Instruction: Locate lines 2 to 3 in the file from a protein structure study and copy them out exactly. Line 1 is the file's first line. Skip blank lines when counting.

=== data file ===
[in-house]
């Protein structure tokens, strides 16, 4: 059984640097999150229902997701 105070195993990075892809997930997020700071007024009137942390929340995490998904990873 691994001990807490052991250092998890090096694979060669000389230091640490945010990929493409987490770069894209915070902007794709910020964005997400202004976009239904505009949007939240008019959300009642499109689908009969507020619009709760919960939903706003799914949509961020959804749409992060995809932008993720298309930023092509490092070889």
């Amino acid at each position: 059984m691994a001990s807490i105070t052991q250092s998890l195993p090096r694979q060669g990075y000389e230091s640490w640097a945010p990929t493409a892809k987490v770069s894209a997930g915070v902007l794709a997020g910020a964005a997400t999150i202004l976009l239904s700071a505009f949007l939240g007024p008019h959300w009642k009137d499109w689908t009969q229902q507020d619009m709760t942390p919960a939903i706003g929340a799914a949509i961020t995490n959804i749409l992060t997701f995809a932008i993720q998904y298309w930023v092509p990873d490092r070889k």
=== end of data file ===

């Protein structure tokens, strides 16, 4: 059984640097999150229902997701 105070195993990075892809997930997020700071007024009137942390929340995490998904990873 691994001990807490052991250092998890090096694979060669000389230091640490945010990929493409987490770069894209915070902007794709910020964005997400202004976009239904505009949007939240008019959300009642499109689908009969507020619009709760919960939903706003799914949509961020959804749409992060995809932008993720298309930023092509490092070889």
């Amino acid at each position: 059984m691994a001990s807490i105070t052991q250092s998890l195993p090096r694979q060669g990075y000389e230091s640490w640097a945010p990929t493409a892809k987490v770069s894209a997930g915070v902007l794709a997020g910020a964005a997400t999150i202004l976009l239904s700071a505009f949007l939240g007024p008019h959300w009642k009137d499109w689908t009969q229902q507020d619009m709760t942390p919960a939903i706003g929340a799914a949509i961020t995490n959804i749409l992060t997701f995809a932008i993720q998904y298309w930023v092509p990873d490092r070889k």